So why lie about dogfight experience when applying for a job that will undoubtedly position you in the crosshairs of the enemy? There are a few reasons I can think of.

Let’s start with the noble one. Japan was not an official American enemy yet, but it was clearly only a matter of time before the puffed-out chests of cross-Pacific nemeses thumped against one another in a show of dominance. Americans have a storied history of really hating the folks they deem to be the bad guys. I’d like to think a number of these pilots signed on to protect freedom, democracy, and the sanctity of American life.

Another reason might be Claire Chennault. The guy was shooting down bad guys in World War I. He’d led the 1st Pursuit Group of the Army Air Corps aerobatic team, those pilots who perform wild stunt-tricks at air shows. He was affable and charming enough to be respected by the leadership of China, and he’d earned the respect of American servicemen. Also, there were rumors that he’d flown combat missions for the Chinese Air Force, which added a delightful highlight of badassery to his traits.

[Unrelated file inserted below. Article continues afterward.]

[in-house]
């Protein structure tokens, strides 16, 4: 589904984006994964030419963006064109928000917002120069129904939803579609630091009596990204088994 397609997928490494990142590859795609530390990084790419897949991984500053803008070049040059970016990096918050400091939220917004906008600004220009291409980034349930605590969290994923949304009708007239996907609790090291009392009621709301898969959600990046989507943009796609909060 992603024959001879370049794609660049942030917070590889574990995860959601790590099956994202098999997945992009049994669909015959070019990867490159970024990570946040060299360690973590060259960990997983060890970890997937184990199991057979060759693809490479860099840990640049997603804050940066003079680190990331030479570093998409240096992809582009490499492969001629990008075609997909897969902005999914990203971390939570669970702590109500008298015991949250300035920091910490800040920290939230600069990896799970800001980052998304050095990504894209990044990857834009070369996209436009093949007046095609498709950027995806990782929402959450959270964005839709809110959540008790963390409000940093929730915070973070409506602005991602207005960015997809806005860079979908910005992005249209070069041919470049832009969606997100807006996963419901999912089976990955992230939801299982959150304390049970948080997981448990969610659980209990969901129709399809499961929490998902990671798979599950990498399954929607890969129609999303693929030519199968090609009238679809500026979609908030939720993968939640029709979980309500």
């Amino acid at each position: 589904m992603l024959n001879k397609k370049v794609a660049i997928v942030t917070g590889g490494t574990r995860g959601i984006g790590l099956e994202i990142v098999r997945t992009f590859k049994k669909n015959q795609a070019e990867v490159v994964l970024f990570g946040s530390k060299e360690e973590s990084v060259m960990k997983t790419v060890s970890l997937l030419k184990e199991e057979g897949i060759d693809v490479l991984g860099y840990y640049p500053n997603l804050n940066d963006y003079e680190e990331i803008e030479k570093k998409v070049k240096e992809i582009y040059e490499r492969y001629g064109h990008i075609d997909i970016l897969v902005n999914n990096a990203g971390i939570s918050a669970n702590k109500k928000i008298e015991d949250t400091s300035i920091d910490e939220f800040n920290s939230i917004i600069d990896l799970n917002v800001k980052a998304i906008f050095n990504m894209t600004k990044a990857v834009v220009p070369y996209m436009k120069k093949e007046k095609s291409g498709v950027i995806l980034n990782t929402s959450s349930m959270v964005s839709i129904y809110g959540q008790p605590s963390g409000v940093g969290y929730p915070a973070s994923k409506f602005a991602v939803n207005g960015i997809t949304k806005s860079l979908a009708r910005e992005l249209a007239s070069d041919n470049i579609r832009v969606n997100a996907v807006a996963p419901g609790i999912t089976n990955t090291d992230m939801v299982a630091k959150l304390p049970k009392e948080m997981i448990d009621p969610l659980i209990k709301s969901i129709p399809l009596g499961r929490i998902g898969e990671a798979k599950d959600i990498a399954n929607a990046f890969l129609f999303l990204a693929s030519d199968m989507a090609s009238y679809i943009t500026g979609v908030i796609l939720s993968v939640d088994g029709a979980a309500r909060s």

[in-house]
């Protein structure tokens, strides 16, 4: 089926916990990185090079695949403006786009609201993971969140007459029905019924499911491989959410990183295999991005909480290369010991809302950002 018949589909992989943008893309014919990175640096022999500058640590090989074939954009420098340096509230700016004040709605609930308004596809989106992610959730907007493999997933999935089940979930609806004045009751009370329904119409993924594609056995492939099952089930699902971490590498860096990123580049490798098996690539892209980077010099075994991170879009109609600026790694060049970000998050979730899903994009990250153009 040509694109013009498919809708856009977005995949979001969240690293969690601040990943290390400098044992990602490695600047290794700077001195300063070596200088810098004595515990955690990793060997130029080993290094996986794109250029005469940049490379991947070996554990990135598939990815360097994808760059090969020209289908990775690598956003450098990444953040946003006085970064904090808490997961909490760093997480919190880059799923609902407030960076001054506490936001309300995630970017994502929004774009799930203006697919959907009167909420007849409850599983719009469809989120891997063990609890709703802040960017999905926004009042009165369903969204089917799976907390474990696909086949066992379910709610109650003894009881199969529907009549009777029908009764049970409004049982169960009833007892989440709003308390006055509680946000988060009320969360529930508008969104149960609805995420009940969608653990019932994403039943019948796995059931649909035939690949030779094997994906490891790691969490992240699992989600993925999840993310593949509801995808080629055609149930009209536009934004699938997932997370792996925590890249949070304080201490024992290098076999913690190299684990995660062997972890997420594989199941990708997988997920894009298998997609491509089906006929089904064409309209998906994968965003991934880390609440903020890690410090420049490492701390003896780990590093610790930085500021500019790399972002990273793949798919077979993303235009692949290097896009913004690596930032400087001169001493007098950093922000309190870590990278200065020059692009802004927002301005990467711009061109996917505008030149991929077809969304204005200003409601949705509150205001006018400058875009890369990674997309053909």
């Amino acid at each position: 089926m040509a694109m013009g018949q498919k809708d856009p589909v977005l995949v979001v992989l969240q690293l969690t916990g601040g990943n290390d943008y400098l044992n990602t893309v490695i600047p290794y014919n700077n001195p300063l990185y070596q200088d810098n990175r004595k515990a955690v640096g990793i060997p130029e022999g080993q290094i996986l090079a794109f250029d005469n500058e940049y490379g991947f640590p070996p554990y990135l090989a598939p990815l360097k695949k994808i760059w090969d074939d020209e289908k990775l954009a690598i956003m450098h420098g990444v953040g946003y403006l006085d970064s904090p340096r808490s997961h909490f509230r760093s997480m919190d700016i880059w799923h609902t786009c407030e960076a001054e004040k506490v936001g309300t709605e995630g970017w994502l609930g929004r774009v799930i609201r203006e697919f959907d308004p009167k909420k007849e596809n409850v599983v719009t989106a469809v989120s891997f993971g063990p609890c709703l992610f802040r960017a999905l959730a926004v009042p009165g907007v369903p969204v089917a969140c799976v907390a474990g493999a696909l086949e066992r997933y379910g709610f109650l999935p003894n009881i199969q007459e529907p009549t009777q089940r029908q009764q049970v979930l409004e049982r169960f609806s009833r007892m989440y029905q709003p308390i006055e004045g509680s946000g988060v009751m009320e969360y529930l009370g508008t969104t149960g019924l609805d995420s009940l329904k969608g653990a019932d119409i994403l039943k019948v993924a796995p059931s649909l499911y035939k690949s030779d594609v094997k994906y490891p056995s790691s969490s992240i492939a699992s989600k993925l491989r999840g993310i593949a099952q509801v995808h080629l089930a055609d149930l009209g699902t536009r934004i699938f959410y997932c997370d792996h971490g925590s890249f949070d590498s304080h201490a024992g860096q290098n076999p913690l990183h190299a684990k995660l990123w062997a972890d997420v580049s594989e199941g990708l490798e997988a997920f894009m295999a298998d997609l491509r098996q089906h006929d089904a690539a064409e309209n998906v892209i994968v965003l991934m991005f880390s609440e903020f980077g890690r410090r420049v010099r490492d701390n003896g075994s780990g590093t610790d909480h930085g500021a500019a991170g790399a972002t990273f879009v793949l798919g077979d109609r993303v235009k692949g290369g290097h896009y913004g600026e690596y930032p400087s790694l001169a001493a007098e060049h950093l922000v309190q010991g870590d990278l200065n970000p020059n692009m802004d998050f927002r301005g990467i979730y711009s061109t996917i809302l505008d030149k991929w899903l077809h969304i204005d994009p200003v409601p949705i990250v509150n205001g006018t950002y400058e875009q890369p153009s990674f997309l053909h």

Then there’s the money. Pilots were eager to climb out of government bucks for a guaranteed $600 a month ($675 for flight leaders). This amounts to over $10,000 in today’s money, enough to buy a shiny new Ford back then. Not bad for a month. I’d embellish my resume for that kind of cash.